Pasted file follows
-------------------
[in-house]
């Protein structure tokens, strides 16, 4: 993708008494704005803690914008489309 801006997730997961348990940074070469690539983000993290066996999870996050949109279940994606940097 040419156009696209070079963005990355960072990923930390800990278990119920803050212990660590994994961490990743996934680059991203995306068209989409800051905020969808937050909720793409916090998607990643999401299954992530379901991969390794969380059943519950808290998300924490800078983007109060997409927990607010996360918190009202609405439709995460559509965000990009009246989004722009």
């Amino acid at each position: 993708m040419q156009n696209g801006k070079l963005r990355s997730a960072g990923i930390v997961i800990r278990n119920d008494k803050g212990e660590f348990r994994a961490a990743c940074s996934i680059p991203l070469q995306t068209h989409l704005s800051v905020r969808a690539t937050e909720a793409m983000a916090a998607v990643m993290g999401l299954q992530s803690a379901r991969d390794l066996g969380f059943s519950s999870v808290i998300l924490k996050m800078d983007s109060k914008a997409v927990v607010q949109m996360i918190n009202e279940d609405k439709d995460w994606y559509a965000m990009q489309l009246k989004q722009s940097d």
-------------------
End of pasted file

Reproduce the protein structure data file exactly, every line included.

[in-house]
């Protein structure tokens, strides 16, 4: 993708008494704005803690914008489309 801006997730997961348990940074070469690539983000993290066996999870996050949109279940994606940097 040419156009696209070079963005990355960072990923930390800990278990119920803050212990660590994994961490990743996934680059991203995306068209989409800051905020969808937050909720793409916090998607990643999401299954992530379901991969390794969380059943519950808290998300924490800078983007109060997409927990607010996360918190009202609405439709995460559509965000990009009246989004722009």
């Amino acid at each position: 993708m040419q156009n696209g801006k070079l963005r990355s997730a960072g990923i930390v997961i800990r278990n119920d008494k803050g212990e660590f348990r994994a961490a990743c940074s996934i680059p991203l070469q995306t068209h989409l704005s800051v905020r969808a690539t937050e909720a793409m983000a916090a998607v990643m993290g999401l299954q992530s803690a379901r991969d390794l066996g969380f059943s519950s999870v808290i998300l924490k996050m800078d983007s109060k914008a997409v927990v607010q949109m996360i918190n009202e279940d609405k439709d995460w994606y559509a965000m990009q489309l009246k989004q722009s940097d």